Housing was the focus in the 2022 federal budget
“Where we urge caution is in policy measures that insert the government into the sale of private property. That kind of intervention should be done seldomly, carefully and with the rights of all parties in mind,” John said. “We look forward to being involved in the ongoing conversation around improving housing affordability and how these measures will be implemented.”
Here’s our initial summary of the housing measures announced in the federal budget.
The goal is to double housing construction by 2032. This will require investments and changes to existing systems that prevent more housing from being built, including:
- A new Housing Accelerator Fund: $4 billion over five years, starting in 2022-23. This will provide support to municipalities, such as an annual per-door incentive or up-front funding for investments in housing planning and delivery processes that speed up housing development.
- Extension of the Rapid Housing Initiative: $1.5 billion over two years, starting in 2022-23 to create at least 6,000 new affordable housing units, with at least 25 per cent of funding going towards women-focused housing projects.
- A new Multigenerational Home Renovation Tax Credit: provides up to $7,500 to support construction of a secondary suite for a senior or an adult with a disability, starting in 2023.
- A new Tax-Free First Home Savings Account: first-time home buyers can save up to $40,000 tax-free. Like RRSPs, contributions would be tax-deductible, and withdrawals to buy a first home, including investment income, would be non-taxable, like a TFSA. Tax-free in, tax-free out.
- First-Time Home Buyers’ Tax Credit: double the amount to $10,000, providing up to $1,500 in direct support to home buyers, applying to homes bought on or after January 1, 2022.
- Home Accessibility Tax Credit: double the qualifying expense limit of the to $20,000 for 2022 and subsequent tax years. This tax credit of up to $3,000 is an increase from the previous tax credit of up to $1,500 for important accessibility renovations or alterations.
- Flipping tax: anyone selling a property they’ve held for less than 12 months will be taxed on their profits as business income, applying to residential properties sold on or after January 1, 2023. There will be exceptions for Canadians selling their home due to life circumstances such as a death, disability, the birth of a child, a new job, or a divorce.
- Foreign ownership restrictions: to prohibit foreign commercial enterprises and non-Canadian citizens or permanent residents from acquiring non-recreational, residential property in Canada for a period of two years. This will apply to detached homes and stratas. Permanent residents, foreign workers, foreigners buying their primary residence, and students will be excluded from the new legislation.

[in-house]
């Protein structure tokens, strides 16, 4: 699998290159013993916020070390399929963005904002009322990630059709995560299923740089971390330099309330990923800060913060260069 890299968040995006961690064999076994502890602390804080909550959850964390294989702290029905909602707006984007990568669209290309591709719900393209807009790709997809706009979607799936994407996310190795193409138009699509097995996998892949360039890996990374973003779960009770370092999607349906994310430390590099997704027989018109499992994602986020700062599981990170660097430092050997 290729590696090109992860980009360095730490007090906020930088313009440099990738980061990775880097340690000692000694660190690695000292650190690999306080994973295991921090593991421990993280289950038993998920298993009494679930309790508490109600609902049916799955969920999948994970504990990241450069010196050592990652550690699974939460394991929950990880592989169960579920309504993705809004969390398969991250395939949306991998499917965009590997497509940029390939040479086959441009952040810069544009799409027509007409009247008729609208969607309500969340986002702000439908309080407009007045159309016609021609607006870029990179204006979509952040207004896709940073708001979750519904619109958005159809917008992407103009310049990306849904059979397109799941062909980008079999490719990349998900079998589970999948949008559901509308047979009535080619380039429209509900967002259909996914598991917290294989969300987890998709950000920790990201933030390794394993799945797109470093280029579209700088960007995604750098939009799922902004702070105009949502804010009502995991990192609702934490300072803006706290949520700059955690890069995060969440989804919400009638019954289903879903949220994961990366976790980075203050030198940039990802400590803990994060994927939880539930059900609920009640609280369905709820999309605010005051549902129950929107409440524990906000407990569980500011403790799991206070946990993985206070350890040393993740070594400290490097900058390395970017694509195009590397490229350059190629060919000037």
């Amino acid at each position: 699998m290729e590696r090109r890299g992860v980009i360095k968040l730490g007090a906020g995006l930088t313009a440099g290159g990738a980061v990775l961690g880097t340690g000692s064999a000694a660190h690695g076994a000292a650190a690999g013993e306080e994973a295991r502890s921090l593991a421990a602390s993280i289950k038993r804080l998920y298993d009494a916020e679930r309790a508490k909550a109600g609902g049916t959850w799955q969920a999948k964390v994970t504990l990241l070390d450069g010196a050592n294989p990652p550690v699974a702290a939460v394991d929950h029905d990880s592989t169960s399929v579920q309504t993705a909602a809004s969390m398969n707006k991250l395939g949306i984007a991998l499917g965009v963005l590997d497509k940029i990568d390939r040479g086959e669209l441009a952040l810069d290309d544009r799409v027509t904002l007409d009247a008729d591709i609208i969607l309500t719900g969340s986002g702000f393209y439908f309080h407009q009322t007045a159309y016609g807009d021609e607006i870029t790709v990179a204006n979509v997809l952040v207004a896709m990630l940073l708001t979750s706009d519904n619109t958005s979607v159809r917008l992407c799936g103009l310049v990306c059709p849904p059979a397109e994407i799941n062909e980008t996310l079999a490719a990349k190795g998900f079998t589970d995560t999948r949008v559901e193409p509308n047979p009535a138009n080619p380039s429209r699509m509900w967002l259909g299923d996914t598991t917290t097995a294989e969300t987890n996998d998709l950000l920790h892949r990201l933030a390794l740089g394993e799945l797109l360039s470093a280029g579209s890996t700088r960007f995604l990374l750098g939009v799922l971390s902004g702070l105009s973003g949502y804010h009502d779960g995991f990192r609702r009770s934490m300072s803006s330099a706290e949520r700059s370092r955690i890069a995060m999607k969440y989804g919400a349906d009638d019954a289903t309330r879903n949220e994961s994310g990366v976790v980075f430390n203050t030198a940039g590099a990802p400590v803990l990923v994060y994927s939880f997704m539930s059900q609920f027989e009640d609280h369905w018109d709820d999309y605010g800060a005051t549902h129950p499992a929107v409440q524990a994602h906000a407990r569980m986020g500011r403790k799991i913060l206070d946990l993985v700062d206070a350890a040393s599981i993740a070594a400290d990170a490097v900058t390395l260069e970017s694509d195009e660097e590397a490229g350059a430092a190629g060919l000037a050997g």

The government will have the power implement penalties for non-compliance.
- Review of housing as an asset class: to better understand the role of large corporate players in the market and the impact on renters and homeowners, the government plans to look at options and tools, including potential changes to the tax treatment of large corporations investing in residential real estate.
- $1 billion for the construction of affordable housing units; and
- $2.9 billion in loans and funding for co-op housing to accelerate the creation of up to 4,300 new units and the repair of up to 17,800 units.
Protecting Canadians from money laundering in the mortgage lending sector
GST/HST on assignment sales: Budget 2022 proposes to make all assignment sales of newly constructed or substantially renovated residential housing taxable for GST/HST purposes, effective May 7, 2022. The federal government wants homes to be lived in and not commodities to be traded and profited upon by housing speculators. The GST/HST has not been applied if the buyer initially intended to live in the home, which may have led to speculator dishonesty and the uneven application of GST/HST to the full and final prices of new homes.
Two new tax measures are expected to raise $6.1 billion over five years:
- Canada Recovery Dividend: a new, temporary, one-time 15 per cent surtax on banks and insurance companies on taxable income above $1 billion for the 2021 tax year. It will be paid in equal installments over five years.
- Corporate income tax rate increase: the government will permanently increase the tax rate by 1.5 percentage points (to 16.5 from 15 per cent) on the taxable income of banking and life insurance groups above a threshold of $100 million. This is expected to raise $445 million ongoing.